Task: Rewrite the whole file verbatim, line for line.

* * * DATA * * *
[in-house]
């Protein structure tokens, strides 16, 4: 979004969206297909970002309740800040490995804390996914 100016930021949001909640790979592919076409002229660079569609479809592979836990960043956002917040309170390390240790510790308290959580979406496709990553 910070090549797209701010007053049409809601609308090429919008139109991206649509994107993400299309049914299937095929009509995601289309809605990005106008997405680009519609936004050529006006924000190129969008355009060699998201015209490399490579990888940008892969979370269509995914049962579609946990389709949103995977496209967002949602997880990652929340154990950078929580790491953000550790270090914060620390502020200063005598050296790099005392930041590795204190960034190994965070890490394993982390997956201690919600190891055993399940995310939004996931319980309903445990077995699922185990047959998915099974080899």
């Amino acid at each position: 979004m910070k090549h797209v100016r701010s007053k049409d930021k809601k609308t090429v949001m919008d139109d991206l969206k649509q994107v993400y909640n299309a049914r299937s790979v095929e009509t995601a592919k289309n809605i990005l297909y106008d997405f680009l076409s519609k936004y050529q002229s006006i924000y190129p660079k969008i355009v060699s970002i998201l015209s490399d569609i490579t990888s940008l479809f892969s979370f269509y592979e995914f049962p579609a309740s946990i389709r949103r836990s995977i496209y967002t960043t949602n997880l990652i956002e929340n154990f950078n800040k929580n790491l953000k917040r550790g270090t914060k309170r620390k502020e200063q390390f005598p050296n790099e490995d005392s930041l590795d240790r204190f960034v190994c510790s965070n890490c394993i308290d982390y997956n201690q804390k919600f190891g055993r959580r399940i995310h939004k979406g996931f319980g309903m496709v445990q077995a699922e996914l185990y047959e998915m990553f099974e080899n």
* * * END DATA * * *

[in-house]
């Protein structure tokens, strides 16, 4: 979004969206297909970002309740800040490995804390996914 100016930021949001909640790979592919076409002229660079569609479809592979836990960043956002917040309170390390240790510790308290959580979406496709990553 910070090549797209701010007053049409809601609308090429919008139109991206649509994107993400299309049914299937095929009509995601289309809605990005106008997405680009519609936004050529006006924000190129969008355009060699998201015209490399490579990888940008892969979370269509995914049962579609946990389709949103995977496209967002949602997880990652929340154990950078929580790491953000550790270090914060620390502020200063005598050296790099005392930041590795204190960034190994965070890490394993982390997956201690919600190891055993399940995310939004996931319980309903445990077995699922185990047959998915099974080899």
């Amino acid at each position: 979004m910070k090549h797209v100016r701010s007053k049409d930021k809601k609308t090429v949001m919008d139109d991206l969206k649509q994107v993400y909640n299309a049914r299937s790979v095929e009509t995601a592919k289309n809605i990005l297909y106008d997405f680009l076409s519609k936004y050529q002229s006006i924000y190129p660079k969008i355009v060699s970002i998201l015209s490399d569609i490579t990888s940008l479809f892969s979370f269509y592979e995914f049962p579609a309740s946990i389709r949103r836990s995977i496209y967002t960043t949602n997880l990652i956002e929340n154990f950078n800040k929580n790491l953000k917040r550790g270090t914060k309170r620390k502020e200063q390390f005598p050296n790099e490995d005392s930041l590795d240790r204190f960034v190994c510790s965070n890490c394993i308290d982390y997956n201690q804390k919600f190891g055993r959580r399940i995310h939004k979406g996931f319980g309903m496709v445990q077995a699922e996914l185990y047959e998915m990553f099974e080899n």